Potential Risks to International Joint Ventures In Developing Economies: The Ghanaian Construction Industry Experience
Ahiaga-Dagbui, Dominic D
Fugar, Frank D.K
McCarter, John W
MetadataShow full item record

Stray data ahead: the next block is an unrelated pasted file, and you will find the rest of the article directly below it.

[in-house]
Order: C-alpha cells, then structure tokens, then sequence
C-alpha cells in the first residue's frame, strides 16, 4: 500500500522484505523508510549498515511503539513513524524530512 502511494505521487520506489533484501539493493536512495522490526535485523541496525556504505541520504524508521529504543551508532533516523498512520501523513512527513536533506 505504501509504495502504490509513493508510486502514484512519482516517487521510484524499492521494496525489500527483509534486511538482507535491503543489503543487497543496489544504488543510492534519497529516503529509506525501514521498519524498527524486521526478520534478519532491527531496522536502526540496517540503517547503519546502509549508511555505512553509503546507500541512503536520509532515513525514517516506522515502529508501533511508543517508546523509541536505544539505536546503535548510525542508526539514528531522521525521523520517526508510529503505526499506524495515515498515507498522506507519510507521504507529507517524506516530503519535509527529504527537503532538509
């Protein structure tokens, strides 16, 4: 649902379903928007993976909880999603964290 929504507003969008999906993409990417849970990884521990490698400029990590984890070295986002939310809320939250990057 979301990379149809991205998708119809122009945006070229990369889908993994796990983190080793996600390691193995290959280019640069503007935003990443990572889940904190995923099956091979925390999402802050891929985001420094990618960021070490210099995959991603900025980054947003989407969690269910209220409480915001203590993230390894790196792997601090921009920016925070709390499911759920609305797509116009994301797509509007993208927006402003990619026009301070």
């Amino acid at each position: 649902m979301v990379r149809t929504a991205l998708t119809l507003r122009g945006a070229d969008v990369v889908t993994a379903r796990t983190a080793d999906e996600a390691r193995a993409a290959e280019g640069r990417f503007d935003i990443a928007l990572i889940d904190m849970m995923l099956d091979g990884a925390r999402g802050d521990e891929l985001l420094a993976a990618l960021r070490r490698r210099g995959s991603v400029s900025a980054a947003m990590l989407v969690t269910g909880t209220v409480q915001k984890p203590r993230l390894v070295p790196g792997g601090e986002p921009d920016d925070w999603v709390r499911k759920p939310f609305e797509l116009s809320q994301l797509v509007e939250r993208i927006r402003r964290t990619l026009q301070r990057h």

International construction companies are increasingly entering into joint ventures with local companies in developing countries to explore perceived profitable opportunities overseas. Joint ventures generally offer a number of benefits but they can become very difficult to manage as a result of many complexities introduced by the association of two or more companies from different countries, with differing political, cultural and legal frameworks, technical and managerial capabilities, and national economic environments. This theoretical study assesses the risks associated with International Construction Joint Ventures in developing economies with particular reference to Ghana. The nature, strengths, weaknesses, opportunities and threats within the Ghanaian construction industry were reviewed. The economy, governance, business environment, infrastructure, resources, etc. of Ghana were also assessed. The main risks factors to International Joint Ventures (IJVs) identified in Ghana can be categorised into two: major risk factors including the microeconomic and financial risk factors and joint venture partner problems. The client’s ability to finance the projects and poor technical, financial and managerial capacities of Ghanaian construction firms were the main factors in this group. The minor risks factors include the availability and high cost of construction materials, issues of bribery and corruption, power supply problems and security.